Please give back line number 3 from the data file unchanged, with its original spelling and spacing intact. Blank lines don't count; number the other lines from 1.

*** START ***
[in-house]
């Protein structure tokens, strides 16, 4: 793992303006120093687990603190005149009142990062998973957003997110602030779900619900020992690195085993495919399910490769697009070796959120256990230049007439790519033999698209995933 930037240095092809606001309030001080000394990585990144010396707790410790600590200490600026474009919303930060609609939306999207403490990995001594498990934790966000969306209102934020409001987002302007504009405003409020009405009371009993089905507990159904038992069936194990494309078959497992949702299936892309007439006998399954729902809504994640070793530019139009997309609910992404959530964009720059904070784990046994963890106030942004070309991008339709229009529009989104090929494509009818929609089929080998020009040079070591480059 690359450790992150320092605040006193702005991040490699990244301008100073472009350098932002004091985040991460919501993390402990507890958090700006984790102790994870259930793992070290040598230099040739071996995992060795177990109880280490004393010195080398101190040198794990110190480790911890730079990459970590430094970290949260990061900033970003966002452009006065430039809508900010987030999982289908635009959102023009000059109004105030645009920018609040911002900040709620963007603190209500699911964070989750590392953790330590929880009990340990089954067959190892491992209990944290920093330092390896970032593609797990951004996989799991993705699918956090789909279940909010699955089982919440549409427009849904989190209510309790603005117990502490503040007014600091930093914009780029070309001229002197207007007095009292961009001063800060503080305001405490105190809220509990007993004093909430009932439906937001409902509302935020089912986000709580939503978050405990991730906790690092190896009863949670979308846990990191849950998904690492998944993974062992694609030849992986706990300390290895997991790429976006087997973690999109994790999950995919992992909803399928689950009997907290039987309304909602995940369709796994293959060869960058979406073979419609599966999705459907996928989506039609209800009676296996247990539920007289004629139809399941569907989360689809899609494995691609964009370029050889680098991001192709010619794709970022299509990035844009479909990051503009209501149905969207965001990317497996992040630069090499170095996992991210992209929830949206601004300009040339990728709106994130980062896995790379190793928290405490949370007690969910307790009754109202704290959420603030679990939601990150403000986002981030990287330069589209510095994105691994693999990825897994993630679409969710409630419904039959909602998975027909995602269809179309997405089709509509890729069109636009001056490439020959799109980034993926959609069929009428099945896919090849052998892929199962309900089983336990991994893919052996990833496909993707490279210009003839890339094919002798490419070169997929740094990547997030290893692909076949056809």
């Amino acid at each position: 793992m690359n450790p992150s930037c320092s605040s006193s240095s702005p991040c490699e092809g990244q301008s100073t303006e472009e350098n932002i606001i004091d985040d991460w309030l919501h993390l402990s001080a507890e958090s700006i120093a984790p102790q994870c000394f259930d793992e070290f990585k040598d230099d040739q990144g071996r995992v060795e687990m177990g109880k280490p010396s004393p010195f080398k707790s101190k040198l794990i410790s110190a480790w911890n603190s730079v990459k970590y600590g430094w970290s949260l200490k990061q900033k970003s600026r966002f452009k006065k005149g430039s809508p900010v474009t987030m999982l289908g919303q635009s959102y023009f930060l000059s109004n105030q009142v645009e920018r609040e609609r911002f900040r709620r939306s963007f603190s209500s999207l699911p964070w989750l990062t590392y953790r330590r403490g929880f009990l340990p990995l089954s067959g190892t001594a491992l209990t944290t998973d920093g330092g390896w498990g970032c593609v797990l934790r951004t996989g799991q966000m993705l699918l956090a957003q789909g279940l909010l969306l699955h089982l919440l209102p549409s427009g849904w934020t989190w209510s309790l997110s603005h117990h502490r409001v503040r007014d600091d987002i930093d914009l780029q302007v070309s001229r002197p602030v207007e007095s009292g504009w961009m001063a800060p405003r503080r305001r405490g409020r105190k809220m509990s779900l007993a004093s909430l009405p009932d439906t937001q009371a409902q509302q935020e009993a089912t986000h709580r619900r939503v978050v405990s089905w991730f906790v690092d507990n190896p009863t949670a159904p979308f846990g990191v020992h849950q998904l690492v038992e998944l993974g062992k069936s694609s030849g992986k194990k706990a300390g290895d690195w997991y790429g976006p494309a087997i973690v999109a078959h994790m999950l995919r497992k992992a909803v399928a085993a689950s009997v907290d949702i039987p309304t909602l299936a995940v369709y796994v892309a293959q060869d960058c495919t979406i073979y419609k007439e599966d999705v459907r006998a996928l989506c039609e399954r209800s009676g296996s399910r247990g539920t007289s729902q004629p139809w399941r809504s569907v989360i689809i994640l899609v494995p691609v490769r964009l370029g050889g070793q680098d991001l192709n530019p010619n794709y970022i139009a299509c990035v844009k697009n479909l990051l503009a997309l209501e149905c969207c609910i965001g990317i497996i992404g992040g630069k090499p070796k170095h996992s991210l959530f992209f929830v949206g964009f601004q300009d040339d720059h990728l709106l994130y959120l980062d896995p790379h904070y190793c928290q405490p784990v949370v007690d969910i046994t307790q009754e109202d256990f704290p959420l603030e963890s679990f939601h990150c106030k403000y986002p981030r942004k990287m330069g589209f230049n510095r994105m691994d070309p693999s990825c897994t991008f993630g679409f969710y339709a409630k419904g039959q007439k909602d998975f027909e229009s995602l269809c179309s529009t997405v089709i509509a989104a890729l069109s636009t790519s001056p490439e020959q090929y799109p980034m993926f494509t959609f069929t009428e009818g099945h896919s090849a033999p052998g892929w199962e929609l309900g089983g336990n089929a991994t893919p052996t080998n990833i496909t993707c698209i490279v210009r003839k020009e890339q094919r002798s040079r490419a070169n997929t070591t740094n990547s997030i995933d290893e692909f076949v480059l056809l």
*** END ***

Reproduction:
């Amino acid at each position: 793992m690359n450790p992150s930037c320092s605040s006193s240095s702005p991040c490699e092809g990244q301008s100073t303006e472009e350098n932002i606001i004091d985040d991460w309030l919501h993390l402990s001080a507890e958090s700006i120093a984790p102790q994870c000394f259930d793992e070290f990585k040598d230099d040739q990144g071996r995992v060795e687990m177990g109880k280490p010396s004393p010195f080398k707790s101190k040198l794990i410790s110190a480790w911890n603190s730079v990459k970590y600590g430094w970290s949260l200490k990061q900033k970003s600026r966002f452009k006065k005149g430039s809508p900010v474009t987030m999982l289908g919303q635009s959102y023009f930060l000059s109004n105030q009142v645009e920018r609040e609609r911002f900040r709620r939306s963007f603190s209500s999207l699911p964070w989750l990062t590392y953790r330590r403490g929880f009990l340990p990995l089954s067959g190892t001594a491992l209990t944290t998973d920093g330092g390896w498990g970032c593609v797990l934790r951004t996989g799991q966000m993705l699918l956090a957003q789909g279940l909010l969306l699955h089982l919440l209102p549409s427009g849904w934020t989190w209510s309790l997110s603005h117990h502490r409001v503040r007014d600091d987002i930093d914009l780029q302007v070309s001229r002197p602030v207007e007095s009292g504009w961009m001063a800060p405003r503080r305001r405490g409020r105190k809220m509990s779900l007993a004093s909430l009405p009932d439906t937001q009371a409902q509302q935020e009993a089912t986000h709580r619900r939503v978050v405990s089905w991730f906790v690092d507990n190896p009863t949670a159904p979308f846990g990191v020992h849950q998904l690492v038992e998944l993974g062992k069936s694609s030849g992986k194990k706990a300390g290895d690195w997991y790429g976006p494309a087997i973690v999109a078959h994790m999950l995919r497992k992992a909803v399928a085993a689950s009997v907290d949702i039987p309304t909602l299936a995940v369709y796994v892309a293959q060869d960058c495919t979406i073979y419609k007439e599966d999705v459907r006998a996928l989506c039609e399954r209800s009676g296996s399910r247990g539920t007289s729902q004629p139809w399941r809504s569907v989360i689809i994640l899609v494995p691609v490769r964009l370029g050889g070793q680098d991001l192709n530019p010619n794709y970022i139009a299509c990035v844009k697009n479909l990051l503009a997309l209501e149905c969207c609910i965001g990317i497996i992404g992040g630069k090499p070796k170095h996992s991210l959530f992209f929830v949206g964009f601004q300009d040339d720059h990728l709106l994130y959120l980062d896995p790379h904070y190793c928290q405490p784990v949370v007690d969910i046994t307790q009754e109202d256990f704290p959420l603030e963890s679990f939601h990150c106030k403000y986002p981030r942004k990287m330069g589209f230049n510095r994105m691994d070309p693999s990825c897994t991008f993630g679409f969710y339709a409630k419904g039959q007439k909602d998975f027909e229009s995602l269809c179309s529009t997405v089709i509509a989104a890729l069109s636009t790519s001056p490439e020959q090929y799109p980034m993926f494509t959609f069929t009428e009818g099945h896919s090849a033999p052998g892929w199962e929609l309900g089983g336990n089929a991994t893919p052996t080998n990833i496909t993707c698209i490279v210009r003839k020009e890339q094919r002798s040079r490419a070169n997929t070591t740094n990547s997030i995933d290893e692909f076949v480059l056809l």